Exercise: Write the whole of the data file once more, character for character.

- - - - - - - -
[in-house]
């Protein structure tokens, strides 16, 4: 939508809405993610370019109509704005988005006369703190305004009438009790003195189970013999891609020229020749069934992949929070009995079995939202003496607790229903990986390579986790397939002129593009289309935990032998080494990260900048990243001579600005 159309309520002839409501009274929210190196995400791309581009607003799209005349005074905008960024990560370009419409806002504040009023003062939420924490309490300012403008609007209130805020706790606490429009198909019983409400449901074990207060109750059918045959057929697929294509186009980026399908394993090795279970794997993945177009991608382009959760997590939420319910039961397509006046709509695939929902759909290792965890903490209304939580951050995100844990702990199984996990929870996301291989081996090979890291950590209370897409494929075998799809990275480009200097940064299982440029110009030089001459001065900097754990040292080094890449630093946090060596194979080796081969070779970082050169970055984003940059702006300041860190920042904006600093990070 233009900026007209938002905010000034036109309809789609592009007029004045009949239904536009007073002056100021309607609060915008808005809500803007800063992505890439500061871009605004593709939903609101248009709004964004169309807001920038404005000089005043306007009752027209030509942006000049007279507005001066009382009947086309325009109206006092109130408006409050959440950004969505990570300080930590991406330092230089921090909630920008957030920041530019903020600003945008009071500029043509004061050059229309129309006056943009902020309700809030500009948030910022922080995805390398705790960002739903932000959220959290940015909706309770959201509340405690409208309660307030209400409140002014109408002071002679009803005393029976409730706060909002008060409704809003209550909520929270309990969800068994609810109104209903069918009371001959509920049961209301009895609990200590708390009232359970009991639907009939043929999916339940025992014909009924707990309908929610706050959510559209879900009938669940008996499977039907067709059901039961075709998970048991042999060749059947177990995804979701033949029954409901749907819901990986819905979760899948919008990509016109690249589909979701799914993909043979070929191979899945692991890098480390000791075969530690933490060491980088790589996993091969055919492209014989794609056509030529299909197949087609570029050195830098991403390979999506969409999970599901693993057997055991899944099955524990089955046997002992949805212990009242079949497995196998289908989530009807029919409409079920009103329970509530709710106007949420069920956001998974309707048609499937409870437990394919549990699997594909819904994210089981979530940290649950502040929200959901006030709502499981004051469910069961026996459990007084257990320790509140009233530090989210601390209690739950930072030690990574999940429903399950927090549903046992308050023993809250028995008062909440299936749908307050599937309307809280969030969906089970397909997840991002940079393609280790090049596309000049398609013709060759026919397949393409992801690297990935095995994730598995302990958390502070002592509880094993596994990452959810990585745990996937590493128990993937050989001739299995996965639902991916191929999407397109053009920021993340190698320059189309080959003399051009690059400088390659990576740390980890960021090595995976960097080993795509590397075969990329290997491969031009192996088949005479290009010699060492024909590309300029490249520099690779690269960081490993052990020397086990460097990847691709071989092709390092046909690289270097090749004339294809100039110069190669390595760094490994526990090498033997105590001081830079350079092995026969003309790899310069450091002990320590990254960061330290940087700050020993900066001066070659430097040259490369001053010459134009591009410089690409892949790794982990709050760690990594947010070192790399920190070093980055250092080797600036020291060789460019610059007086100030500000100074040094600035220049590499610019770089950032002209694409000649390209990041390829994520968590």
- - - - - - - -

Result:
[in-house]
């Protein structure tokens, strides 16, 4: 939508809405993610370019109509704005988005006369703190305004009438009790003195189970013999891609020229020749069934992949929070009995079995939202003496607790229903990986390579986790397939002129593009289309935990032998080494990260900048990243001579600005 159309309520002839409501009274929210190196995400791309581009607003799209005349005074905008960024990560370009419409806002504040009023003062939420924490309490300012403008609007209130805020706790606490429009198909019983409400449901074990207060109750059918045959057929697929294509186009980026399908394993090795279970794997993945177009991608382009959760997590939420319910039961397509006046709509695939929902759909290792965890903490209304939580951050995100844990702990199984996990929870996301291989081996090979890291950590209370897409494929075998799809990275480009200097940064299982440029110009030089001459001065900097754990040292080094890449630093946090060596194979080796081969070779970082050169970055984003940059702006300041860190920042904006600093990070 233009900026007209938002905010000034036109309809789609592009007029004045009949239904536009007073002056100021309607609060915008808005809500803007800063992505890439500061871009605004593709939903609101248009709004964004169309807001920038404005000089005043306007009752027209030509942006000049007279507005001066009382009947086309325009109206006092109130408006409050959440950004969505990570300080930590991406330092230089921090909630920008957030920041530019903020600003945008009071500029043509004061050059229309129309006056943009902020309700809030500009948030910022922080995805390398705790960002739903932000959220959290940015909706309770959201509340405690409208309660307030209400409140002014109408002071002679009803005393029976409730706060909002008060409704809003209550909520929270309990969800068994609810109104209903069918009371001959509920049961209301009895609990200590708390009232359970009991639907009939043929999916339940025992014909009924707990309908929610706050959510559209879900009938669940008996499977039907067709059901039961075709998970048991042999060749059947177990995804979701033949029954409901749907819901990986819905979760899948919008990509016109690249589909979701799914993909043979070929191979899945692991890098480390000791075969530690933490060491980088790589996993091969055919492209014989794609056509030529299909197949087609570029050195830098991403390979999506969409999970599901693993057997055991899944099955524990089955046997002992949805212990009242079949497995196998289908989530009807029919409409079920009103329970509530709710106007949420069920956001998974309707048609499937409870437990394919549990699997594909819904994210089981979530940290649950502040929200959901006030709502499981004051469910069961026996459990007084257990320790509140009233530090989210601390209690739950930072030690990574999940429903399950927090549903046992308050023993809250028995008062909440299936749908307050599937309307809280969030969906089970397909997840991002940079393609280790090049596309000049398609013709060759026919397949393409992801690297990935095995994730598995302990958390502070002592509880094993596994990452959810990585745990996937590493128990993937050989001739299995996965639902991916191929999407397109053009920021993340190698320059189309080959003399051009690059400088390659990576740390980890960021090595995976960097080993795509590397075969990329290997491969031009192996088949005479290009010699060492024909590309300029490249520099690779690269960081490993052990020397086990460097990847691709071989092709390092046909690289270097090749004339294809100039110069190669390595760094490994526990090498033997105590001081830079350079092995026969003309790899310069450091002990320590990254960061330290940087700050020993900066001066070659430097040259490369001053010459134009591009410089690409892949790794982990709050760690990594947010070192790399920190070093980055250092080797600036020291060789460019610059007086100030500000100074040094600035220049590499610019770089950032002209694409000649390209990041390829994520968590």